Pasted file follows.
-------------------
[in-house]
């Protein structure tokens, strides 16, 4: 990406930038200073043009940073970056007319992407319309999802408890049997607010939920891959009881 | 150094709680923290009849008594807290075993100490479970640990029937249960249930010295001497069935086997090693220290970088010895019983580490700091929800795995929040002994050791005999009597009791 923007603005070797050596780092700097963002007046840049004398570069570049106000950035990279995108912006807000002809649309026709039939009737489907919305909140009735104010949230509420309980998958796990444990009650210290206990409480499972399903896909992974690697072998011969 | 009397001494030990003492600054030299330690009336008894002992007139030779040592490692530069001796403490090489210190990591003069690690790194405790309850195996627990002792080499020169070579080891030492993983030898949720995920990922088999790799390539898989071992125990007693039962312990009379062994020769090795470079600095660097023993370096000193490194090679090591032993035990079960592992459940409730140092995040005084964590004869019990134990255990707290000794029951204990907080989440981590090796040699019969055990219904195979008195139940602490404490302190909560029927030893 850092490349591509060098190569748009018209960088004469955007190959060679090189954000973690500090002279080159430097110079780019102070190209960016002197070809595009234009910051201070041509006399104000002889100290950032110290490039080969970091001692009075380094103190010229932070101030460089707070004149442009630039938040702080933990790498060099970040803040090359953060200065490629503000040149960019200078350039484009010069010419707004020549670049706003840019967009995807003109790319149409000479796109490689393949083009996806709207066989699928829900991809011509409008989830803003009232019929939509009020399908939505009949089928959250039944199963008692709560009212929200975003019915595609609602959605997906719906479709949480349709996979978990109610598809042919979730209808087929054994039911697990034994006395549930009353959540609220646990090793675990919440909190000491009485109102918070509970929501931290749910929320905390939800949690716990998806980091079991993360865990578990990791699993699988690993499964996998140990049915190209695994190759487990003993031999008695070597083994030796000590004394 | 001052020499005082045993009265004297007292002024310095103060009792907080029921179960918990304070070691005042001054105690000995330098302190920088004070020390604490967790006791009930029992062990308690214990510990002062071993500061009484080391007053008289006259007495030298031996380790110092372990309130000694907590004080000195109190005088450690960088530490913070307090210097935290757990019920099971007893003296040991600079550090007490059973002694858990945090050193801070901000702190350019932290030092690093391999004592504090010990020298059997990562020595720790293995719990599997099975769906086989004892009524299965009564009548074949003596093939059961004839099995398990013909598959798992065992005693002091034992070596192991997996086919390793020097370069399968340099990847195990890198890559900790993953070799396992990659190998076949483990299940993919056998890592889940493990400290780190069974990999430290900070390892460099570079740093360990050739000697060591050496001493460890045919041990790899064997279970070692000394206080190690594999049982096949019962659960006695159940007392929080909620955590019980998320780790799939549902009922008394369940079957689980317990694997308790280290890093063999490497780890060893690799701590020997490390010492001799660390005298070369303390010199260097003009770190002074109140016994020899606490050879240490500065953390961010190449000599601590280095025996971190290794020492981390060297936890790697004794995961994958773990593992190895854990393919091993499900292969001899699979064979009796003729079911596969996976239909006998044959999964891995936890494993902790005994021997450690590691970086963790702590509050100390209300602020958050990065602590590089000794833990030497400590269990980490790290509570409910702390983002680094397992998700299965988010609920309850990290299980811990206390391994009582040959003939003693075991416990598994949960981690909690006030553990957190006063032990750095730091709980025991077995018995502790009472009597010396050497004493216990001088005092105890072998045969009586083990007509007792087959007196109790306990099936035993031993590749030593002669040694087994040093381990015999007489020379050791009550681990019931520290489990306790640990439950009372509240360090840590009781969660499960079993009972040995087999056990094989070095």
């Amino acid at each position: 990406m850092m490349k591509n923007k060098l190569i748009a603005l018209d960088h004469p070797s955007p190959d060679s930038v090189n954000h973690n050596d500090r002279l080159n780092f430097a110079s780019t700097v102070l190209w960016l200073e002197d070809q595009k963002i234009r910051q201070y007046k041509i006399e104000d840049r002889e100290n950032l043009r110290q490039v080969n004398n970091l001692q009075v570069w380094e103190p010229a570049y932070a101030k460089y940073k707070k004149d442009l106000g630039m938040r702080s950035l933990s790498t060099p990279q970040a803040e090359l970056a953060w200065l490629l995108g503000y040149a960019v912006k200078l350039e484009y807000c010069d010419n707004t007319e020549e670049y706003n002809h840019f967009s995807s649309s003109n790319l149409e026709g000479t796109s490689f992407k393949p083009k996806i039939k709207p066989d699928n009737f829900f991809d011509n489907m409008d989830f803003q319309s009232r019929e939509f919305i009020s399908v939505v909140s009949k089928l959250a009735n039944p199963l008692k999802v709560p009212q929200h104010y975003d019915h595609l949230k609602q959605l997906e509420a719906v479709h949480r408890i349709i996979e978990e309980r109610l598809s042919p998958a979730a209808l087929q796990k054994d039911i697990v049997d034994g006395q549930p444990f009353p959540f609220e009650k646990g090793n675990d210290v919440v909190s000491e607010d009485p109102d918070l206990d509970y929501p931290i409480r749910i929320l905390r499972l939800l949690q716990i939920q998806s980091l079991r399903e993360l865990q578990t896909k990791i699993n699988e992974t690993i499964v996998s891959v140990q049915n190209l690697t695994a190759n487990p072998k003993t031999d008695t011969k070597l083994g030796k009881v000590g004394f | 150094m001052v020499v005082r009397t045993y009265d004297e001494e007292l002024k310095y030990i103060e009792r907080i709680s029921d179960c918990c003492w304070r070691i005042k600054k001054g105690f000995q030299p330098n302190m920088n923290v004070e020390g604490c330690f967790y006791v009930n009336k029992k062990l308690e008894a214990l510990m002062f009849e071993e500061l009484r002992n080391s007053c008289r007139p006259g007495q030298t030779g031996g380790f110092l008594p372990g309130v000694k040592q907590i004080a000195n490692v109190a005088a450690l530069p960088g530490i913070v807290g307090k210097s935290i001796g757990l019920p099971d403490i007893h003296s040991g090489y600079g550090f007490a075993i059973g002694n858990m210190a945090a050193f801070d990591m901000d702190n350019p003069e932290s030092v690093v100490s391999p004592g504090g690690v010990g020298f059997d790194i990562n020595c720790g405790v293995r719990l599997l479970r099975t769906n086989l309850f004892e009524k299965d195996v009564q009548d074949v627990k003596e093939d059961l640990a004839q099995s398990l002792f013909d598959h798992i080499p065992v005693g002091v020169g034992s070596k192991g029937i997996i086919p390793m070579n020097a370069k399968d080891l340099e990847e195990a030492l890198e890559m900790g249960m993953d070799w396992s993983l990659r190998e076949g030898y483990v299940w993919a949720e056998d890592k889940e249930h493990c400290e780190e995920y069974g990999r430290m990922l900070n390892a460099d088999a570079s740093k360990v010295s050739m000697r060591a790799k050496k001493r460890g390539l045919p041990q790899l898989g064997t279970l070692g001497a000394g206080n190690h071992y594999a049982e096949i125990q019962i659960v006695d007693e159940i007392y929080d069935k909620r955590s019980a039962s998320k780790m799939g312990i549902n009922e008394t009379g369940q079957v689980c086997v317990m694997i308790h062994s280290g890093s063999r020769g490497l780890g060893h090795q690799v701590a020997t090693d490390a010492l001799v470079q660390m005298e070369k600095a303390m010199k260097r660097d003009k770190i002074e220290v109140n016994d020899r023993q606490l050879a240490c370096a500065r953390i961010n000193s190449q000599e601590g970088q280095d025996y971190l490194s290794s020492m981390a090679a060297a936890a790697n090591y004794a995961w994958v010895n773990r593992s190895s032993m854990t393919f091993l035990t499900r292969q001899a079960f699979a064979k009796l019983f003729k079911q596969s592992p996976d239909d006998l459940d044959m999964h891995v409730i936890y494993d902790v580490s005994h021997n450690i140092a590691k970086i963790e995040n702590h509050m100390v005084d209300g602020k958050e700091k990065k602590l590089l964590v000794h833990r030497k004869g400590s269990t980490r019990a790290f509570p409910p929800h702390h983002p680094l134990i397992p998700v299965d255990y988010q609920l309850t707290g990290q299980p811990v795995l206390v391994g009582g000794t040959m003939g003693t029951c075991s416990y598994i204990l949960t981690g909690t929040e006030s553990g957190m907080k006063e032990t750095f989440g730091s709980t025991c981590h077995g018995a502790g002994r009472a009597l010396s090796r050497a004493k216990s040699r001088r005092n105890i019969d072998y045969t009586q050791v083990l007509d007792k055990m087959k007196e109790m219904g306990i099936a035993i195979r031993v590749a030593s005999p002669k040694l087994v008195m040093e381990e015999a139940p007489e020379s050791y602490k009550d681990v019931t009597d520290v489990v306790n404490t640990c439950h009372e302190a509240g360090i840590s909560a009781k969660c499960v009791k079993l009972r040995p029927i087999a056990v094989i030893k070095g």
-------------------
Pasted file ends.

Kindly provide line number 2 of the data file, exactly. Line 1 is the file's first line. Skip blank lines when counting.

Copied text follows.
């Protein structure tokens, strides 16, 4: 990406930038200073043009940073970056007319992407319309999802408890049997607010939920891959009881 | 150094709680923290009849008594807290075993100490479970640990029937249960249930010295001497069935086997090693220290970088010895019983580490700091929800795995929040002994050791005999009597009791 923007603005070797050596780092700097963002007046840049004398570069570049106000950035990279995108912006807000002809649309026709039939009737489907919305909140009735104010949230509420309980998958796990444990009650210290206990409480499972399903896909992974690697072998011969 | 009397001494030990003492600054030299330690009336008894002992007139030779040592490692530069001796403490090489210190990591003069690690790194405790309850195996627990002792080499020169070579080891030492993983030898949720995920990922088999790799390539898989071992125990007693039962312990009379062994020769090795470079600095660097023993370096000193490194090679090591032993035990079960592992459940409730140092995040005084964590004869019990134990255990707290000794029951204990907080989440981590090796040699019969055990219904195979008195139940602490404490302190909560029927030893 850092490349591509060098190569748009018209960088004469955007190959060679090189954000973690500090002279080159430097110079780019102070190209960016002197070809595009234009910051201070041509006399104000002889100290950032110290490039080969970091001692009075380094103190010229932070101030460089707070004149442009630039938040702080933990790498060099970040803040090359953060200065490629503000040149960019200078350039484009010069010419707004020549670049706003840019967009995807003109790319149409000479796109490689393949083009996806709207066989699928829900991809011509409008989830803003009232019929939509009020399908939505009949089928959250039944199963008692709560009212929200975003019915595609609602959605997906719906479709949480349709996979978990109610598809042919979730209808087929054994039911697990034994006395549930009353959540609220646990090793675990919440909190000491009485109102918070509970929501931290749910929320905390939800949690716990998806980091079991993360865990578990990791699993699988690993499964996998140990049915190209695994190759487990003993031999008695070597083994030796000590004394 | 001052020499005082045993009265004297007292002024310095103060009792907080029921179960918990304070070691005042001054105690000995330098302190920088004070020390604490967790006791009930029992062990308690214990510990002062071993500061009484080391007053008289006259007495030298031996380790110092372990309130000694907590004080000195109190005088450690960088530490913070307090210097935290757990019920099971007893003296040991600079550090007490059973002694858990945090050193801070901000702190350019932290030092690093391999004592504090010990020298059997990562020595720790293995719990599997099975769906086989004892009524299965009564009548074949003596093939059961004839099995398990013909598959798992065992005693002091034992070596192991997996086919390793020097370069399968340099990847195990890198890559900790993953070799396992990659190998076949483990299940993919056998890592889940493990400290780190069974990999430290900070390892460099570079740093360990050739000697060591050496001493460890045919041990790899064997279970070692000394206080190690594999049982096949019962659960006695159940007392929080909620955590019980998320780790799939549902009922008394369940079957689980317990694997308790280290890093063999490497780890060893690799701590020997490390010492001799660390005298070369303390010199260097003009770190002074109140016994020899606490050879240490500065953390961010190449000599601590280095025996971190290794020492981390060297936890790697004794995961994958773990593992190895854990393919091993499900292969001899699979064979009796003729079911596969996976239909006998044959999964891995936890494993902790005994021997450690590691970086963790702590509050100390209300602020958050990065602590590089000794833990030497400590269990980490790290509570409910702390983002680094397992998700299965988010609920309850990290299980811990206390391994009582040959003939003693075991416990598994949960981690909690006030553990957190006063032990750095730091709980025991077995018995502790009472009597010396050497004493216990001088005092105890072998045969009586083990007509007792087959007196109790306990099936035993031993590749030593002669040694087994040093381990015999007489020379050791009550681990019931520290489990306790640990439950009372509240360090840590009781969660499960079993009972040995087999056990094989070095």